Sept. 23, 2003 -- The thought of swallowing live worm eggs may
turn your stomach, but that's exactly what researchers say may safely relieve
the abdominal distress caused by inflammatory bowel disease.
Each year, about 600,000 Americans are diagnosed with IBD, a
condition that consists of a spectrum of disorders that vary with cause and
degree of intestinal inflammation. Crohn's disease and ulcerative colitis are
the two major, chronic inflammatory diseases that cause inflammation and ulcers
in the lining of the digestive tract. This results in severe pain, diarrhea,
and gastrointestinal bleeding.
However, in about one-third of the world -- primarily
underdeveloped countries with poor sanitary conditions -- these diseases are
practically nonexistent. And some researchers speculate it's because those
residents may be protected against IBD by having an abundance of parasitic
"helminths," a scientific classification for various types of parasitic worms
that live in the intestines of humans and animals.
"It turns out that countries where IBD is common are those
industrialized, developed nations like the U.S., where there are no intestinal
helminths. Conversely, where helminths are prevalent, the incidence of IBD is
very low," says gastroenterologist Robert W. Summers, MD, of the University of
Iowa College of Medicine.
"In fact, Crohn's and ulcerative colitis really emerged in the
U.S. during the 1920s and 1930s, when we began to shift to improved plumbing
and sanitation and we no longer fertilized soil with both human and animal
waste," he tells WebMD. "Until then, these parasites were very common. And we
didn't have much IBD."
Besides protecting against IBD, Summers' research indicates
that parasitic worm eggs may also provide relief to those with Crohn's and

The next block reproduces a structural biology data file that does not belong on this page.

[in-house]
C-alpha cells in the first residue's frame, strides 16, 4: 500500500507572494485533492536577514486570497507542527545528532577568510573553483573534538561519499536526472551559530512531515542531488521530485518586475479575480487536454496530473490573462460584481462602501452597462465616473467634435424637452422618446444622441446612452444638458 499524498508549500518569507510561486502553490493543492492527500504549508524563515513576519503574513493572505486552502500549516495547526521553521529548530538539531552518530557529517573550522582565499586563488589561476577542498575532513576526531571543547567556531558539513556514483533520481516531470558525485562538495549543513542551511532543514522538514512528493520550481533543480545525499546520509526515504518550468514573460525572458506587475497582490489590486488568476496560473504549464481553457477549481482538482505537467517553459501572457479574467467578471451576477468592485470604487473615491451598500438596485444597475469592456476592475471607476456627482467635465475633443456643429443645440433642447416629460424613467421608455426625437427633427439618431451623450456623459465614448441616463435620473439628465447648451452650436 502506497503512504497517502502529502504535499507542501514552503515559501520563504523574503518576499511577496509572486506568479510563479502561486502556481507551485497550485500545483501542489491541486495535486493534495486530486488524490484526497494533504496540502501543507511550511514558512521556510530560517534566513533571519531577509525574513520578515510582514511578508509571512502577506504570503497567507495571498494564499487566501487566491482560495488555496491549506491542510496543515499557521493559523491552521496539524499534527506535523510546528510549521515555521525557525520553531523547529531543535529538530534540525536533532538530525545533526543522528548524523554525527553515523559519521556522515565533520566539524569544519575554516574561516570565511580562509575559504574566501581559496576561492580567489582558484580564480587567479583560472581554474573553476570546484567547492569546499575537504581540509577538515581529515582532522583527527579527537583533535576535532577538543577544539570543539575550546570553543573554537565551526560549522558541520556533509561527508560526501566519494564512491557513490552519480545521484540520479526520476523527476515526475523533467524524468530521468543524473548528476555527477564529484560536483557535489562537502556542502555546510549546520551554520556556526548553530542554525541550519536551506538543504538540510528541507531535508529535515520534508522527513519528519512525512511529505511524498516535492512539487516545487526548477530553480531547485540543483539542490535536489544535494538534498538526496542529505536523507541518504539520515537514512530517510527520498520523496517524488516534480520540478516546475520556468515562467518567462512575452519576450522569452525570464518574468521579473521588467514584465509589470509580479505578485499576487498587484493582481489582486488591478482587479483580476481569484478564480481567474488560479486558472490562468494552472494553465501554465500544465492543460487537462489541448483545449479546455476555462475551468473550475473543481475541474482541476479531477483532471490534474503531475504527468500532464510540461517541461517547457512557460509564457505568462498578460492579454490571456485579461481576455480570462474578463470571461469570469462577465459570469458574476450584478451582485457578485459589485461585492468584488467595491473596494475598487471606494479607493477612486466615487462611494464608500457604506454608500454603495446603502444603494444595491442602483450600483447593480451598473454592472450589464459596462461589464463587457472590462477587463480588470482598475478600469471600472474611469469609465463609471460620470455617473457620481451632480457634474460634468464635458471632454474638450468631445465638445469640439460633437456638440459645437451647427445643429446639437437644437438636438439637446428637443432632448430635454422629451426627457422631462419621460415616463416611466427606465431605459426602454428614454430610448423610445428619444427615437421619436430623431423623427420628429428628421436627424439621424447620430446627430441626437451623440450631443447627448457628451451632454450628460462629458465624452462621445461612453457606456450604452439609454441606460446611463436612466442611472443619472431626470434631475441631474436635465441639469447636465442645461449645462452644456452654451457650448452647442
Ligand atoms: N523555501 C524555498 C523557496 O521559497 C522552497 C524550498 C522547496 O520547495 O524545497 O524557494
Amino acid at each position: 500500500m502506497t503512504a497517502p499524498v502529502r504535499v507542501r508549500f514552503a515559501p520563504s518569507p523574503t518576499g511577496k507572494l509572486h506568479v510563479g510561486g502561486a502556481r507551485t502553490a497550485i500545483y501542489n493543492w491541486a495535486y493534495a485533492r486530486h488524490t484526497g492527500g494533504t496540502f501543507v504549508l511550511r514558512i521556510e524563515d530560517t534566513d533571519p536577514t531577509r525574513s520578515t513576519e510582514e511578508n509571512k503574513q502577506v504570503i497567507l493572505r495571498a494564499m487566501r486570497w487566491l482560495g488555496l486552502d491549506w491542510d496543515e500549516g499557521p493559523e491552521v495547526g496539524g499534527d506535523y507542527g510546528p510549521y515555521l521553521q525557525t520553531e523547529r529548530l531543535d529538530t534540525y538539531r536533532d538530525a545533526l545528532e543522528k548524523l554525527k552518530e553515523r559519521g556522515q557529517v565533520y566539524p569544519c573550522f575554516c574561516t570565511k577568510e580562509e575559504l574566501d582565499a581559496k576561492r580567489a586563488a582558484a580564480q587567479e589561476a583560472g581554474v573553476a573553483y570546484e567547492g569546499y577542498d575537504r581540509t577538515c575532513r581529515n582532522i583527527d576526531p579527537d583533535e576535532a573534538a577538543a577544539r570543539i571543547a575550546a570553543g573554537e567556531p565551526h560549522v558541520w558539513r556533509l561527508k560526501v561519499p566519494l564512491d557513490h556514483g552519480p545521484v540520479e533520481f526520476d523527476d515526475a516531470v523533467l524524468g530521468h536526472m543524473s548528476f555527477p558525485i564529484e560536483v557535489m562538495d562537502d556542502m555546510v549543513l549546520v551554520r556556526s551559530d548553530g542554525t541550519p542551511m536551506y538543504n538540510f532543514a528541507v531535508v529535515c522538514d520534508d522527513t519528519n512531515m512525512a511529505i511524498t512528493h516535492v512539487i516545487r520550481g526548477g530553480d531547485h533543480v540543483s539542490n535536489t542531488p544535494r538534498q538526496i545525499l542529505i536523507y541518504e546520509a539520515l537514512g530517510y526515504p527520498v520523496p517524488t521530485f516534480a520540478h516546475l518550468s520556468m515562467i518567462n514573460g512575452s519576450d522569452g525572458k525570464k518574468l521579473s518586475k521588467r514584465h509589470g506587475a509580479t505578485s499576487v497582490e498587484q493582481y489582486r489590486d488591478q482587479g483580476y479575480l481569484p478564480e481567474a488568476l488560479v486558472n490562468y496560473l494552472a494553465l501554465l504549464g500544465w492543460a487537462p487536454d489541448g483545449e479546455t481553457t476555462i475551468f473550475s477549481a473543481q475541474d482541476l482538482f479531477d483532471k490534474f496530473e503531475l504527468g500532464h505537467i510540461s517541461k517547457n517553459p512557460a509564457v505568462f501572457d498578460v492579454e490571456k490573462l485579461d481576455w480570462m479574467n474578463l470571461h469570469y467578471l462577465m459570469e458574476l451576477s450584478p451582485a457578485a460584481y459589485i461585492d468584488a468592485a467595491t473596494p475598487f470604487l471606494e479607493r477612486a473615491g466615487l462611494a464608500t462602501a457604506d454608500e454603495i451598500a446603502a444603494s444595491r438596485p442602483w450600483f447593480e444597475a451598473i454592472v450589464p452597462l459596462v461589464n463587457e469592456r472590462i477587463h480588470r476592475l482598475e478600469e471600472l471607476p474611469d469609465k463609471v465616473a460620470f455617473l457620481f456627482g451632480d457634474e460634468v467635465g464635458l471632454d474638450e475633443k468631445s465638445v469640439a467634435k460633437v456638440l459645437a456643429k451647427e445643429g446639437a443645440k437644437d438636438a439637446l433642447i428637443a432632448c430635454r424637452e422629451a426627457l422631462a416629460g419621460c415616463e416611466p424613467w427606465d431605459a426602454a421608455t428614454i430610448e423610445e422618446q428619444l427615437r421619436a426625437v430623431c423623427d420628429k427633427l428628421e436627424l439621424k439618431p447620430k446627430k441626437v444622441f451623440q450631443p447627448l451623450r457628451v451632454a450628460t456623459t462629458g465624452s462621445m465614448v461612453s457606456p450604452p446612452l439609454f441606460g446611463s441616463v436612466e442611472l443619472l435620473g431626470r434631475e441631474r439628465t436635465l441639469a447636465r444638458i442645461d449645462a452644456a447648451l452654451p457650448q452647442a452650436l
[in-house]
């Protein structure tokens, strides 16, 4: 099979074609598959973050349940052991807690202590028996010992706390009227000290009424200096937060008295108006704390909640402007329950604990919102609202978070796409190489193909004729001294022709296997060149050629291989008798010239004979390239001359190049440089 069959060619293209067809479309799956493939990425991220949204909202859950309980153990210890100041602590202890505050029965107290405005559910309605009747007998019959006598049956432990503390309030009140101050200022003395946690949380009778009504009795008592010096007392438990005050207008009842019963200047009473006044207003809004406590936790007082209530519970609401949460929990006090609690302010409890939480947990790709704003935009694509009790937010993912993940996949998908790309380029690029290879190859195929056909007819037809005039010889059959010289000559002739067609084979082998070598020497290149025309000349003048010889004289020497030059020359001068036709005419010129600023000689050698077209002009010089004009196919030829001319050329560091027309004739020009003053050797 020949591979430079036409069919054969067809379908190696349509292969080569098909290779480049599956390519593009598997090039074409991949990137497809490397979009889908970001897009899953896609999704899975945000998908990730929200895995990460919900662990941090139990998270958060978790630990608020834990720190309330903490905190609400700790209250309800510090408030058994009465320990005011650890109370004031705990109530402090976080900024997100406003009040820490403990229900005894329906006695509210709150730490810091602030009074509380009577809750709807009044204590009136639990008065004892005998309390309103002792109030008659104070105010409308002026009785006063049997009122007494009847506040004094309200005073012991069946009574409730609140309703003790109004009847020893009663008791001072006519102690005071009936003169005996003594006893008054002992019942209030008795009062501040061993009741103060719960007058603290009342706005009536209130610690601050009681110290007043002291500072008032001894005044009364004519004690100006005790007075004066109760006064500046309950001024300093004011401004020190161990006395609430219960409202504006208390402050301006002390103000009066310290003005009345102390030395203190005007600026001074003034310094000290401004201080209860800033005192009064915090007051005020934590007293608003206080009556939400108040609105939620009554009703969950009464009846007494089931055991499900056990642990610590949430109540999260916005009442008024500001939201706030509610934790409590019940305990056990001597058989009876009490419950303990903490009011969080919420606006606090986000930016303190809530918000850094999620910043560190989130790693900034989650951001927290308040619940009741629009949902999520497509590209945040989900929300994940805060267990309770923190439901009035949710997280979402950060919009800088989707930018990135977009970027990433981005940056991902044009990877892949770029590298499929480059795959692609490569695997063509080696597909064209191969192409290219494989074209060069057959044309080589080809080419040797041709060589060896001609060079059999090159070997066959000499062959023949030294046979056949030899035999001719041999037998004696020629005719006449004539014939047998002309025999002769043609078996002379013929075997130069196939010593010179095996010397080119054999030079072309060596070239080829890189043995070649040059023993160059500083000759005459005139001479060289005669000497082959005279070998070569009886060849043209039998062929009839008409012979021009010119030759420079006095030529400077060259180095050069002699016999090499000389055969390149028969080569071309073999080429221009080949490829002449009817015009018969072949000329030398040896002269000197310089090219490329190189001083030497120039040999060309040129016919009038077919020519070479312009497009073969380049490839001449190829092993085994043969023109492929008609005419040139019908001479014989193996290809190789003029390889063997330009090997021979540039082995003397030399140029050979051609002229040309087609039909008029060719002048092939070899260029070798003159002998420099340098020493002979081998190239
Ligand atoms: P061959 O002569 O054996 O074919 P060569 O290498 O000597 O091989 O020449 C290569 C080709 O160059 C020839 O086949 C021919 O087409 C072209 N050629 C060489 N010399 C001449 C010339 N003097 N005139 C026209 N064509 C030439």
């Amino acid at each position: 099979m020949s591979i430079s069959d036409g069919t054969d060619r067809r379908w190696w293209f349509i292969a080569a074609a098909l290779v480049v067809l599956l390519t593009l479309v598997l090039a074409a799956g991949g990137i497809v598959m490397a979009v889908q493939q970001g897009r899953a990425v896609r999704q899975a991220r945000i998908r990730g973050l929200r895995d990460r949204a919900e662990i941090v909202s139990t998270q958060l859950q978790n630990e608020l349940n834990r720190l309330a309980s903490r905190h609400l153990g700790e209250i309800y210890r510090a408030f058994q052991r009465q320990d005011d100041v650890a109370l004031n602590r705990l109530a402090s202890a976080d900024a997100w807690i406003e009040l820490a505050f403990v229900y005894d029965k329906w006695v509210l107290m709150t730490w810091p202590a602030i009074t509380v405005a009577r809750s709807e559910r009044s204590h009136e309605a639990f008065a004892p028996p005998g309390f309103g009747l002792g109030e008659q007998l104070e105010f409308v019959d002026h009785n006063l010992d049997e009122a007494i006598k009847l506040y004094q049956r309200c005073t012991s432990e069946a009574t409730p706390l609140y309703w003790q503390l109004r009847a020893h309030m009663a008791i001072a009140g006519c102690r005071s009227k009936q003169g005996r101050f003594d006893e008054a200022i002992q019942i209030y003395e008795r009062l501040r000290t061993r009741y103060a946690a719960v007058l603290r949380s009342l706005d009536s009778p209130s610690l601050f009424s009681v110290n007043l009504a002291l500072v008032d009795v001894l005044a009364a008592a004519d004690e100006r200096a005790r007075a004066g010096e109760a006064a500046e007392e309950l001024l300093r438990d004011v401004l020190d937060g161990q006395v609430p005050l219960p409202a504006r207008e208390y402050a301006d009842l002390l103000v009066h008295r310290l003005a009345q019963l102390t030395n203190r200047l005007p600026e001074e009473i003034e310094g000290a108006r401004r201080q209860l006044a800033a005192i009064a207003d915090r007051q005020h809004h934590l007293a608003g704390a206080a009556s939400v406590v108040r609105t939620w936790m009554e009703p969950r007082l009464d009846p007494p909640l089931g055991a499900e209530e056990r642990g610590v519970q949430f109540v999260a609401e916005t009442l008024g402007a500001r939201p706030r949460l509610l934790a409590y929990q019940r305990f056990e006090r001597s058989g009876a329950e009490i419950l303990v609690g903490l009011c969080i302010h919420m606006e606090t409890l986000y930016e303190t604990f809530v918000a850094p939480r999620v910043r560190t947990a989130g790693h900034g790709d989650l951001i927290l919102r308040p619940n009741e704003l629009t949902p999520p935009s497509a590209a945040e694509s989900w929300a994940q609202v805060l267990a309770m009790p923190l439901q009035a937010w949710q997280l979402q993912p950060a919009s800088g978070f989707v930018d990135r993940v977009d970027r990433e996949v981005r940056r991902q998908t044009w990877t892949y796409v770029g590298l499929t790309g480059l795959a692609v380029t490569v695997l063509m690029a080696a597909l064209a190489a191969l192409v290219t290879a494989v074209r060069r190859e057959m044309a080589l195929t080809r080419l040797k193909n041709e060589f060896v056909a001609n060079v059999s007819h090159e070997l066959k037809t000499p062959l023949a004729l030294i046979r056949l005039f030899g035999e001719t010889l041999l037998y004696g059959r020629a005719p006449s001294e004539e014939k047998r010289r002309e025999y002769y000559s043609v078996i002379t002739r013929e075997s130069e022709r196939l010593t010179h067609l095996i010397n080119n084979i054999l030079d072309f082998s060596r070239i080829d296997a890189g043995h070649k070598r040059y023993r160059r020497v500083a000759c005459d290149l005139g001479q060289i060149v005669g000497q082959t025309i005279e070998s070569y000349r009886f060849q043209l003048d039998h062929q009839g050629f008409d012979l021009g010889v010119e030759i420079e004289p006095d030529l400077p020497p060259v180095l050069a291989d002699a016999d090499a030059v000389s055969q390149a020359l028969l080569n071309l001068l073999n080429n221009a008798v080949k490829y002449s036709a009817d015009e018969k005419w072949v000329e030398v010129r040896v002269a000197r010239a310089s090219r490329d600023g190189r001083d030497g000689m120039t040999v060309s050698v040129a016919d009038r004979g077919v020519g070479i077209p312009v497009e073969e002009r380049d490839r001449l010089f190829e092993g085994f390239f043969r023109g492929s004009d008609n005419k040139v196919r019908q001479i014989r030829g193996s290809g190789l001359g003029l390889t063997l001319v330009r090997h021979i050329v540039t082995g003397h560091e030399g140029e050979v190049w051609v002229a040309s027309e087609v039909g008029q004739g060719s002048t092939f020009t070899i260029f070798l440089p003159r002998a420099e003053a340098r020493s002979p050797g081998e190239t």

ulcerative colitis, which typically strikes during the teens or 20s and can
last a lifetime.
He and his colleagues administered to seven IBD patients a
solution containing thousands of eggs of Trichuris suis, the so-called
"whipworm" (named for its whipping tail) commonly found in the intestines of
During the initial treatment and observation period all the
patients showed evidence of improvement, defined as improved scores in a
quality-of-life questionnaire and as a drop in a symptoms score. "All had
active IBD when the study began and weren't doing well on medications," he says. "On the
initial dose, we noticed an improvement, but their symptoms recurred. So we
continued with additional doses every two weeks. Some patients have continued
getting the doses for years now and are doing well. And we have yet to detect
any side effects in any patient."
Each dose contained about 2,500 live whipworm eggs, harvested
at a USDA laboratory.
His findings, reported in the September issue of the
American Journal of Gastroenterology, were originally presented before
at an American Gastroenterological Association conference in 1999. The Iowa
team is currently conducting two other studies, involving about 100 patients,
in which half get the worm egg solution and the others get a placebo mixture.
The patients don't know which liquid they receive. Worms for Future